Pour a generous amount of oil in pan, enough to coat the bottom. Drop cakes in pan, press slightly with spatula to create solid flat bottom. Cook till golden on both sides. Remove to paper towel lined plate. Set aside.



Drop kale and garlic in remaining oil. Cook till tender, but not soggy. Season to taste.



Pour water and vinegar in saucepan. Make sure there is enough water that the egg when dropped does not come close to the bottom. Gently drop egg in water, and with a big spoon, nudge and hold the egg in the water to prevent it from touching the bottom of the pan. Cook two minutes. Remove with slotted spoon.



I decided to go artsy with my plating. You do not have to use a cookie cutter to mold the kale- go ahead and just spoon in on the plate. But if you want to be like me: place a 3 inch cookie cutter in the center of the plate. Press the kale into the mold, pushing to make sure the shape stays. When full, use a spoon to push the edges of the kale down while you remove the cookie cutter from the plate. This prevents the greens from moving too much.



Start stacking. Place the quinoa cake on top of the kale. Then lay the egg on top. I wanted more creaminess, so I put a dollop of sour cream on after. Then top with whatever garnish you like and slit the egg’s side to release the creamy yolk. Or just dig in!

Fun note, if there is anyone that cannot eat eggs, you can omit the poached egg, and replace the egg in the cake with three tablespoons ground flax seed with a little water.

Let me know how yours turns out!

Sesame crusted salmon with chive wontons


Since I’ve started interning at the American Heart Association, health has become a forefront in my cooking. I realize that this may sound a bit ironic coming from a girl whose blog revolves around her eating and cooking. However when I read on a daily basis about the things that are making us unhealthy, I just can’t ignore them.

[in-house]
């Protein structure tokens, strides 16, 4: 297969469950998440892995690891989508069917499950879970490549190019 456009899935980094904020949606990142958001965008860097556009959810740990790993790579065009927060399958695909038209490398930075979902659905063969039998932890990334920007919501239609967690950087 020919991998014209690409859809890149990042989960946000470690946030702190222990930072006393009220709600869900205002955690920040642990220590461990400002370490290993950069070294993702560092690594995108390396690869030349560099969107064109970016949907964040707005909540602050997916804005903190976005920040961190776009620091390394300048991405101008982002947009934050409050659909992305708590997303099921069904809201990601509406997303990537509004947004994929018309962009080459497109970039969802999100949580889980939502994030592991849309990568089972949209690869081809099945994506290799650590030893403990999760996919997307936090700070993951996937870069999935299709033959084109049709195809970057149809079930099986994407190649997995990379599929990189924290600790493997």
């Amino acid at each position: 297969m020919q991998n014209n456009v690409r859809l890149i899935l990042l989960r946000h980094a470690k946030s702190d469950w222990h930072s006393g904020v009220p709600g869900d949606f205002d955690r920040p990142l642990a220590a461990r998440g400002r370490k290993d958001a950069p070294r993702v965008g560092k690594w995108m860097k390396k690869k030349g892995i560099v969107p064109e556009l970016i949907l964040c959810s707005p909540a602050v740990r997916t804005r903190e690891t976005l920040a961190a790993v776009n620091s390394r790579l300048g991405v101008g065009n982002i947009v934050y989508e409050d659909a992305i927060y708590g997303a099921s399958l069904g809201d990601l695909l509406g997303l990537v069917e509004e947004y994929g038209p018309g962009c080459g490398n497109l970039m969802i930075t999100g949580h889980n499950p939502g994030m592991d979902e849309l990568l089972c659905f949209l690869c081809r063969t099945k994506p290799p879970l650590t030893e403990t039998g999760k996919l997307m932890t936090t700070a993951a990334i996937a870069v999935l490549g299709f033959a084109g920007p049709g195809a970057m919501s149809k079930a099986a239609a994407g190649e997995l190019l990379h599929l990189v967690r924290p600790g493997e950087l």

With that being said, I looked for something that would emulate the texture of something deep fried. I wanted something with a  serious crunch to prove that something that feels unhealthy doesn’t have to be. Then I remembered a tip I learned last semester when I interned at a culinary school. I was taste testing one of the student’s meals, an exploration of how many ways someone can cook salmon. Off to the side was sesame crusted salmon. This nutty exterior lends the tender fish just the right amount of crunch. Only without using too many carbohydrates, which was exactly what I wanted. This crust also doesn’t require a lot of oil to pan fry the exterior. The seeds actually crisp up on their own, we just help them out a bit with a little oil.

I also had some wonton skins leftover from when I made basil cilantro dumplings. So this is where this recipe came from. A combination of east meets west, in a way.

*Just a note, this is not an AHA recipe. I am also not a nutritionist. However this recipe was made with the intention of being on the healthier side. I, however, did not want to sacrifice the flavors of certain ingredients. So you will see some things that may not seem healthy- like the knob of butter used to sauté the chives. Feel free to sub any of these ingredients for a version that suits your diet if need be.